Though soil fumigants have been around for many years, some growers may need to use these gas pesticides for the first time in 2006, and may not be familiar with the dangers of these soil-applied products.

Growers producing high dollar per acre crops, most prominently vegetable crops, have been the traditional users of Telone and other popular fumigants. With the decrease in tobacco acreage in the upper Southeast, many growers have turned to niche crops, including vegetables, which often require soil fumigants for controlling weeds, disease and nematodes.

Increase in popularity of zone sampling and other precision agriculture techniques has allowed growers to determine high risk areas in a field. Whereas large acreages are not likely candidates for soil fumigants, small pockets within these fields often are feasible, even for traditional row crops.

Combined, the potential is good for an increase in fumigant use in 2006. “Failure to use fumigants properly can cause harm to the crop, to humans and to the environment,” notes Jim Burnette, administrator for the North Carolina Department of Agriculture's Pesticide Section. Burnette adds that fumigants are safely used everyday, but stresses that special precautions must be used to protect everyone involved in or near application of these products.

Fumigants are volatile substances and change into gases upon injection into the soil as liquids. Fumigant vapors can only move through continuous air space in the soil. Fumigants move through soil air, dissolve in soil water and kill targeted pest in the soil water.

Applying proper amounts of fumigants is tricky, but critical to achieve maximum control for minimum cost, and with the least possible degradation to the environment — and harm to human applicators. The objective of soil fumigants is to establish a lethal concentration and maintain it for a sufficient amount of time to kill the target organism as it makes its way through the soil.

The ability of a fumigant to move through the soil varies with soil type. It is more difficult for fumigants to move through heavier clay soils than through lighter sandy soils. Therefore, a clay or silty loam soil should be dry when fumigants are applied, while sandy soils can be wet and still achieve good results.

Restrictions and requirements for proper fumigant application include additional training for personnel involved in applying these gas pesticides. Additional soap and water should be on hand for a quick and thorough wash, if a user is subjected to vapors from the release of a fumigant. Growers are also required to post signs in fields in which fumigants are applied.

Burnette stresses the importance of growers being familiar with specific restrictions for various fumigants. Growers are responsible for knowing the safety requirements of all pesticides they use, and Burnette says, “growers should always contact the fumigant manufacturer for information and training.”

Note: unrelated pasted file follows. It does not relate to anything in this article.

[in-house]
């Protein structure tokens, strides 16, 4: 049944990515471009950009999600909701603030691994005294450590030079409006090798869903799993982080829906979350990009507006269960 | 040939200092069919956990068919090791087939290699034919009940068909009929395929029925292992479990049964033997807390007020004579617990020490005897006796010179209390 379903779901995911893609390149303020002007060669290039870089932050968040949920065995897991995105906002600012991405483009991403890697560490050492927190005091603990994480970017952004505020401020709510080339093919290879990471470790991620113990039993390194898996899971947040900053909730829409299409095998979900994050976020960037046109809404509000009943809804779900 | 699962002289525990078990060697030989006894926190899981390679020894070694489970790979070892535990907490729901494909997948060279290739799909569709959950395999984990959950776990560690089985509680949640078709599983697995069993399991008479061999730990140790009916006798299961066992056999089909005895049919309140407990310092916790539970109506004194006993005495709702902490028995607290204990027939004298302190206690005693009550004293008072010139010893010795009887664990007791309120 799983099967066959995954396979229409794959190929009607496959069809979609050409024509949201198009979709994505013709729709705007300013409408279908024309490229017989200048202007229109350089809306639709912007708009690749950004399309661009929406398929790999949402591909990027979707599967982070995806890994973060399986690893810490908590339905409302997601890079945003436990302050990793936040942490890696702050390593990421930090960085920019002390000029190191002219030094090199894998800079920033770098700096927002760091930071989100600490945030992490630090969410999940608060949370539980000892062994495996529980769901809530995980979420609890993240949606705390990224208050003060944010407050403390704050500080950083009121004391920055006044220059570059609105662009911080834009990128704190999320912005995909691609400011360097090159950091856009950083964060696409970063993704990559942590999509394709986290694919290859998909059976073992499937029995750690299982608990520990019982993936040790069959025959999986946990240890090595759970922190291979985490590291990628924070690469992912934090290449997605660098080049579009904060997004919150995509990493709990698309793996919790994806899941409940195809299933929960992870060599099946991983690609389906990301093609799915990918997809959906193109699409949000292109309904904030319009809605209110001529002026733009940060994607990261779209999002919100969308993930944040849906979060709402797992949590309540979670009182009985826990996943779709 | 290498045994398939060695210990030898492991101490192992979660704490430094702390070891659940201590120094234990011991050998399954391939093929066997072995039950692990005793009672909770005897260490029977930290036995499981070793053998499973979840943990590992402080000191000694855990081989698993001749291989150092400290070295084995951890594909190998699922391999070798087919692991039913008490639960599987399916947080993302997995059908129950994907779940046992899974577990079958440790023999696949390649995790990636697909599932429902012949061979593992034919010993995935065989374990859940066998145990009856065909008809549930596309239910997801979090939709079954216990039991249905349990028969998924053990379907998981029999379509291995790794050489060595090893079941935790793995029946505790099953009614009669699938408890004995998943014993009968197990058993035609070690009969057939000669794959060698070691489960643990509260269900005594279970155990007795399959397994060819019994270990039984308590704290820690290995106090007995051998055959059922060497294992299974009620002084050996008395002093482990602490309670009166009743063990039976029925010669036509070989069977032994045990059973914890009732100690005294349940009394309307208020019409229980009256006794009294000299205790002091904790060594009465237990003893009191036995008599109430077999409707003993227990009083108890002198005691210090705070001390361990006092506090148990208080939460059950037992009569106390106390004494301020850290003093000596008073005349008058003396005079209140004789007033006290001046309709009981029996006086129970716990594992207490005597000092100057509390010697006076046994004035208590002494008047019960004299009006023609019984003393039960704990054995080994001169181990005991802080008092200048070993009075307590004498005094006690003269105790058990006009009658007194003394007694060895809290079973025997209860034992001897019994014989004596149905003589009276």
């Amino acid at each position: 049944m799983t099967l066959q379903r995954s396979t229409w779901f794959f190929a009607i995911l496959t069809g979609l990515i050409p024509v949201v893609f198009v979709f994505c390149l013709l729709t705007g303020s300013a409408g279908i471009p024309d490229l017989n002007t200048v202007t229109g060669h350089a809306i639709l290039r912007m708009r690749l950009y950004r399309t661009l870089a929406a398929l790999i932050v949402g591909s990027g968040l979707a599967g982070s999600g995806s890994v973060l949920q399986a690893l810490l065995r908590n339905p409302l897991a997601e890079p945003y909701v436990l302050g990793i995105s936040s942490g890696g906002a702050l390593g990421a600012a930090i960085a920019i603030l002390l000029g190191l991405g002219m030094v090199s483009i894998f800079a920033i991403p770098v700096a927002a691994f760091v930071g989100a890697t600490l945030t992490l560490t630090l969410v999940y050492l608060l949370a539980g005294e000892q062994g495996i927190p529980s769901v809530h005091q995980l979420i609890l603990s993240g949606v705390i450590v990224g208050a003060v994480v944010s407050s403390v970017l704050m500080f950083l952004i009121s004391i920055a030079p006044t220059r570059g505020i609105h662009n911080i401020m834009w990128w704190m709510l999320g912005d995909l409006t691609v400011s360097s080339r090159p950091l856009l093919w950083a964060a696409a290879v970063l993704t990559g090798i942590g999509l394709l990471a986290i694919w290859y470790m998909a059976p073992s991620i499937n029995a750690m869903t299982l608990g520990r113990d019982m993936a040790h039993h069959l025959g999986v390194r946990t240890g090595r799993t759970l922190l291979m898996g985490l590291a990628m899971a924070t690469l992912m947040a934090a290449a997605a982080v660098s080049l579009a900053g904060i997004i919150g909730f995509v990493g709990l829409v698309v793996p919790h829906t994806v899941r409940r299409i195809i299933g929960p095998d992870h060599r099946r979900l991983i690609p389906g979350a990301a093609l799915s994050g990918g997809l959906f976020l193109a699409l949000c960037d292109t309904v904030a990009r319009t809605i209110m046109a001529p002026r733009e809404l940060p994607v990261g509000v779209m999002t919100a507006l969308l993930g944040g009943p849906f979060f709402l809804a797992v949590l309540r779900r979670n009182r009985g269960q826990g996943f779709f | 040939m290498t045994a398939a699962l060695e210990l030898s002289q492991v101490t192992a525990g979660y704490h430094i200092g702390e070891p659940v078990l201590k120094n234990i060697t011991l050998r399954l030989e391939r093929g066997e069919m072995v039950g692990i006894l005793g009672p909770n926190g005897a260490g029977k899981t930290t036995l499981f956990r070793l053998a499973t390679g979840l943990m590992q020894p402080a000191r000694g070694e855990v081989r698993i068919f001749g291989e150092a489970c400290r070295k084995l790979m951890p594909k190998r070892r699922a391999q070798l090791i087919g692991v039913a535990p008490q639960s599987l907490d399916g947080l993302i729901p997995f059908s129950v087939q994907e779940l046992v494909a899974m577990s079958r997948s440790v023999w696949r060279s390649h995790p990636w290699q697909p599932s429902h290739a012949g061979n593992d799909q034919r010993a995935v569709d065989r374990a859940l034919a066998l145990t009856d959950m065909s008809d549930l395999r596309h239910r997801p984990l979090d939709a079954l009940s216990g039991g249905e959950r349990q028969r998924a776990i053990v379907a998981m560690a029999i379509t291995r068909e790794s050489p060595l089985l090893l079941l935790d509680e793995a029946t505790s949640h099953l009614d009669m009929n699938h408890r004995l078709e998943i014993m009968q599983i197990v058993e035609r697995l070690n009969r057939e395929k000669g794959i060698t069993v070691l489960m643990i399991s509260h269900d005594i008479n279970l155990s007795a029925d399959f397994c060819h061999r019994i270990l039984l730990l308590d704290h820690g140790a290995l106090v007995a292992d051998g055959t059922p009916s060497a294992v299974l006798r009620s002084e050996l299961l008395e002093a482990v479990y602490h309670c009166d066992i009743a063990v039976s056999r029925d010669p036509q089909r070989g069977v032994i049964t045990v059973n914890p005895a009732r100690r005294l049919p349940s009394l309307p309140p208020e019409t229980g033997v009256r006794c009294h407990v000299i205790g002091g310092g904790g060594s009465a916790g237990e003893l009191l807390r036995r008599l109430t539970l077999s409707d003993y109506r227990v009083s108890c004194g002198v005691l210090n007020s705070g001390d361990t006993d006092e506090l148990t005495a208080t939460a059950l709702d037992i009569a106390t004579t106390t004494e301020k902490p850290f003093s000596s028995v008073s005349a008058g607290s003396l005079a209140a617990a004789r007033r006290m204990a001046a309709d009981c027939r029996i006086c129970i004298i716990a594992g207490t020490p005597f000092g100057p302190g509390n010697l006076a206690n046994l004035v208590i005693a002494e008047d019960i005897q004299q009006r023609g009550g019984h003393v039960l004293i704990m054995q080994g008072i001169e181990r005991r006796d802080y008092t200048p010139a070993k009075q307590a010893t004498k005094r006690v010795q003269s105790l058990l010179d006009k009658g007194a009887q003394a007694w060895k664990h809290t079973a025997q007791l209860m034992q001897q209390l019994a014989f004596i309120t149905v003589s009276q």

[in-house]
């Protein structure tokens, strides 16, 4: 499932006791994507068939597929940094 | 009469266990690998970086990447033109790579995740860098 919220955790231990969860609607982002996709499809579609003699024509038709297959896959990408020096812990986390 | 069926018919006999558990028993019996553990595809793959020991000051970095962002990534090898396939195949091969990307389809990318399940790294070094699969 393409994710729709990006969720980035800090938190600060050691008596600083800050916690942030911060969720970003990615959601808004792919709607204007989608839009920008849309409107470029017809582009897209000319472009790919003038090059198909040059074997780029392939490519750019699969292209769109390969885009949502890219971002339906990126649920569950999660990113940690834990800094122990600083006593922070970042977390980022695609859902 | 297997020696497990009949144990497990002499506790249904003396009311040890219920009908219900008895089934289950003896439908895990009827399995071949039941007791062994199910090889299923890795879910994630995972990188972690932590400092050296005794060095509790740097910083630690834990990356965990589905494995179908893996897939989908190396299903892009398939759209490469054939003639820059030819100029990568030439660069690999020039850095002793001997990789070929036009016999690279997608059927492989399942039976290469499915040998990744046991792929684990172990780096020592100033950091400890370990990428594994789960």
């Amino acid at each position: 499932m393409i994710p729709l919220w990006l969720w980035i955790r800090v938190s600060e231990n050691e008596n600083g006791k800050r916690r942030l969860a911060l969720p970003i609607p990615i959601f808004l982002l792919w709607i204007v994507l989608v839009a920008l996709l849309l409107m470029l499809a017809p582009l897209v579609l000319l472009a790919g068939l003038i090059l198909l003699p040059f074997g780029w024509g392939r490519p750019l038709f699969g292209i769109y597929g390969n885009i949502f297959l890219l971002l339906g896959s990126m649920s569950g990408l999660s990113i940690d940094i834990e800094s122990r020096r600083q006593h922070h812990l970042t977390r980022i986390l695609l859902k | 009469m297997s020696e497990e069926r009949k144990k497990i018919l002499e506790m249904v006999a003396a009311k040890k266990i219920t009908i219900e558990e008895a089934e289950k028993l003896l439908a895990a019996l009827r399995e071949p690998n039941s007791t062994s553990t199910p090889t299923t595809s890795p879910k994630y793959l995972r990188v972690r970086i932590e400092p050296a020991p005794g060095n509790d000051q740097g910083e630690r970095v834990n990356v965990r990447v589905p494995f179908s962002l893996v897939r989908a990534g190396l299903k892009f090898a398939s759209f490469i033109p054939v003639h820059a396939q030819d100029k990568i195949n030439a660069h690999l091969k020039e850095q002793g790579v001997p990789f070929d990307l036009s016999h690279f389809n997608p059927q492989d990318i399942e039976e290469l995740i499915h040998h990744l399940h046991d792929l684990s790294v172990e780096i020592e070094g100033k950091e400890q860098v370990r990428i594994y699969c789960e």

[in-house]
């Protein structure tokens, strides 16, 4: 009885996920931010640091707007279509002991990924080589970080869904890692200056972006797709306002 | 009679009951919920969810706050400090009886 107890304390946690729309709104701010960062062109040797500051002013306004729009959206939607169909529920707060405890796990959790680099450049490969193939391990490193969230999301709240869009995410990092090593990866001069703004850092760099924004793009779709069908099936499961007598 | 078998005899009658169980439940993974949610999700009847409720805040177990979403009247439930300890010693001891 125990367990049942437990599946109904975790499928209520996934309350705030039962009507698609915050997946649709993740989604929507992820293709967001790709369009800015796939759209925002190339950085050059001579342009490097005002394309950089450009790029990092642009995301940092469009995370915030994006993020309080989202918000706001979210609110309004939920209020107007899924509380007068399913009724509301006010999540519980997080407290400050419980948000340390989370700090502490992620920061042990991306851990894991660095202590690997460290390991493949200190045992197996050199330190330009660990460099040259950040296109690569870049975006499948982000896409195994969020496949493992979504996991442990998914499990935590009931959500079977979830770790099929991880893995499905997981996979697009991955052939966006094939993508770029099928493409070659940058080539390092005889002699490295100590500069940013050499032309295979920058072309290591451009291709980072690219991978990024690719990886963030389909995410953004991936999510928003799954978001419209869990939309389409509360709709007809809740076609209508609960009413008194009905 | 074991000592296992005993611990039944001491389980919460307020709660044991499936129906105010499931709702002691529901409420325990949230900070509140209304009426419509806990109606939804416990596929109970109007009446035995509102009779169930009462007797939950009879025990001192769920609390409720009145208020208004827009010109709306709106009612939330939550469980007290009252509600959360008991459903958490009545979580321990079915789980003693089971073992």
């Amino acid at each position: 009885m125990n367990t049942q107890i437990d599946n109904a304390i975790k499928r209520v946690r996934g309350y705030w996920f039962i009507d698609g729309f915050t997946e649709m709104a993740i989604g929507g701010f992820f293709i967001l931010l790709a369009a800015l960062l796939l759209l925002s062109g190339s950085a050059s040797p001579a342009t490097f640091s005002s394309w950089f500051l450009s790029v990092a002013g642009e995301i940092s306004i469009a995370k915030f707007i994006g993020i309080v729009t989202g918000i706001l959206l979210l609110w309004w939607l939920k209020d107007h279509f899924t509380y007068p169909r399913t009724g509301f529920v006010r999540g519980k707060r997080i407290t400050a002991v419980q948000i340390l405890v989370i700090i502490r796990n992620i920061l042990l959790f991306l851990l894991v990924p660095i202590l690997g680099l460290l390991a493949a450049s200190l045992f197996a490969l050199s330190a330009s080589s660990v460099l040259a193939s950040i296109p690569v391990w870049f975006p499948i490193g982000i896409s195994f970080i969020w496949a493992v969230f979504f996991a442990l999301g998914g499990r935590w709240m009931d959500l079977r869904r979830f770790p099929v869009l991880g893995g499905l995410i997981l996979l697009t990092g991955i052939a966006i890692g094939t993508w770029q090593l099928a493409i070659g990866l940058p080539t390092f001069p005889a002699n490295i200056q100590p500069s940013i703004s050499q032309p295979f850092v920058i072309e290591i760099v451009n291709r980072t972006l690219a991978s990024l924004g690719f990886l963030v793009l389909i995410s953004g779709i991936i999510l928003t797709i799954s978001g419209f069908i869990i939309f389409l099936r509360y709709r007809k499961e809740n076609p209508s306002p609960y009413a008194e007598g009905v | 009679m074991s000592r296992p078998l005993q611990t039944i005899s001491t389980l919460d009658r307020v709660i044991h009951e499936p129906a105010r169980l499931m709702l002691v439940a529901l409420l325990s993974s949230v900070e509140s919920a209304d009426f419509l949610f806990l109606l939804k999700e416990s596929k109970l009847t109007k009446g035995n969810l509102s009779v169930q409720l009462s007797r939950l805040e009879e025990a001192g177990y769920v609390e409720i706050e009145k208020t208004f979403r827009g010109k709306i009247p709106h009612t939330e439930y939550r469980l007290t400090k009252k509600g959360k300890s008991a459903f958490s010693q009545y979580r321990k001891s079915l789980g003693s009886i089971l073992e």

The North Carolina administrator notes the labels for fumigants, and other pesticides, change frequently and safety requirements are often updated with these changes.

“People who don't follow requirements and restrictions on pesticide labels can be in violation of North Carolina's pesticide laws,” Burnette stresses.

Because pesticide fumigants are applied as liquids and convert to gas in the soil, and usually before planting, changes in environmental conditions can significantly affect how these products work. Improper application or timing of fumigants can cause personal or environmental damage, but is more likely to result in these expensive materials not working properly.

Each fumigant label addresses soil temperature or moisture conditions for optimum performance and safety,” Burnette says. Reduced soil moisture content during dry periods decreases the soil's ability to seal and keep the fumigant in the ground, he adds. Low soil temperatures that are typical in the upper Southeast in April and May also decrease the effectiveness of some fumigants, he explains.

When using fumigants, producers should pay careful attention to crops and people in adjacent areas, especially low-lying areas near the application site. Burnette explains that calm wind conditions and atmospheric inversions, occurring when air in the upper atmosphere is warmer than air below, can cause fumigants to linger in low lying spots and settle over adjacent areas.

The use of cover crops may serve as an alternative to fumigation as well as mitigating degradation to soil and environmental quality. Soil erosion continues to be a threat to agricultural productivity worldwide, with soil losses in the United States alone exceeding three billion tons annually.

Despite the inherent physical and financial risk involve in using soil fumigants and possible replacement by cover crops, these products can be effective tools, and in some situations the last option to protect a crop from soil-borne pests.

e-mail: rroberson@farmpress.com